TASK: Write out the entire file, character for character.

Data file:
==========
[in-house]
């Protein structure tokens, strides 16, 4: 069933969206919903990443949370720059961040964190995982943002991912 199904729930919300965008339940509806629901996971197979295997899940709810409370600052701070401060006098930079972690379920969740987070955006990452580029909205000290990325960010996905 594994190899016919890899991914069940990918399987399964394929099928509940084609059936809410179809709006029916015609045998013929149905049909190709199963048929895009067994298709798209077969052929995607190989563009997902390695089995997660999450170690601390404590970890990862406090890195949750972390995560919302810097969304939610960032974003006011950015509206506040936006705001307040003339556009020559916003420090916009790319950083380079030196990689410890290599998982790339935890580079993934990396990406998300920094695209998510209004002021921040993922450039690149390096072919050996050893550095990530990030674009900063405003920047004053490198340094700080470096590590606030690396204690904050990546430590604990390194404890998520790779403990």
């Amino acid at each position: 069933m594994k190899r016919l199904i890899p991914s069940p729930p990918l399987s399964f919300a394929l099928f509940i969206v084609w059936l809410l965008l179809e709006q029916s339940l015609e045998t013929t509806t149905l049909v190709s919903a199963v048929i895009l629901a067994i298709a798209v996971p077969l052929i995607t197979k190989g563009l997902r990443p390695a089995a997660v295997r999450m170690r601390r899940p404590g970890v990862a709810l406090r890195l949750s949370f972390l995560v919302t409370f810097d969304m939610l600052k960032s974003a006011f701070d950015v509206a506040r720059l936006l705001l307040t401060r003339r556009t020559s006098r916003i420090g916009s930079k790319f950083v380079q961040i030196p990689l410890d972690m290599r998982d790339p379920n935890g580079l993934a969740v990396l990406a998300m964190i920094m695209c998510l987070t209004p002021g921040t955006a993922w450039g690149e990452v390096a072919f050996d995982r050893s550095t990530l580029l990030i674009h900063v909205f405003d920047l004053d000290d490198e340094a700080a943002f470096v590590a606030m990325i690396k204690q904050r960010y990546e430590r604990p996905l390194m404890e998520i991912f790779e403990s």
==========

[in-house]
């Protein structure tokens, strides 16, 4: 069933969206919903990443949370720059961040964190995982943002991912 199904729930919300965008339940509806629901996971197979295997899940709810409370600052701070401060006098930079972690379920969740987070955006990452580029909205000290990325960010996905 594994190899016919890899991914069940990918399987399964394929099928509940084609059936809410179809709006029916015609045998013929149905049909190709199963048929895009067994298709798209077969052929995607190989563009997902390695089995997660999450170690601390404590970890990862406090890195949750972390995560919302810097969304939610960032974003006011950015509206506040936006705001307040003339556009020559916003420090916009790319950083380079030196990689410890290599998982790339935890580079993934990396990406998300920094695209998510209004002021921040993922450039690149390096072919050996050893550095990530990030674009900063405003920047004053490198340094700080470096590590606030690396204690904050990546430590604990390194404890998520790779403990």
């Amino acid at each position: 069933m594994k190899r016919l199904i890899p991914s069940p729930p990918l399987s399964f919300a394929l099928f509940i969206v084609w059936l809410l965008l179809e709006q029916s339940l015609e045998t013929t509806t149905l049909v190709s919903a199963v048929i895009l629901a067994i298709a798209v996971p077969l052929i995607t197979k190989g563009l997902r990443p390695a089995a997660v295997r999450m170690r601390r899940p404590g970890v990862a709810l406090r890195l949750s949370f972390l995560v919302t409370f810097d969304m939610l600052k960032s974003a006011f701070d950015v509206a506040r720059l936006l705001l307040t401060r003339r556009t020559s006098r916003i420090g916009s930079k790319f950083v380079q961040i030196p990689l410890d972690m290599r998982d790339p379920n935890g580079l993934a969740v990396l990406a998300m964190i920094m695209c998510l987070t209004p002021g921040t955006a993922w450039g690149e990452v390096a072919f050996d995982r050893s550095t990530l580029l990030i674009h900063v909205f405003d920047l004053d000290d490198e340094a700080a943002f470096v590590a606030m990325i690396k204690q904050r960010y990546e430590r604990p996905l390194m404890e998520i991912f790779e403990s």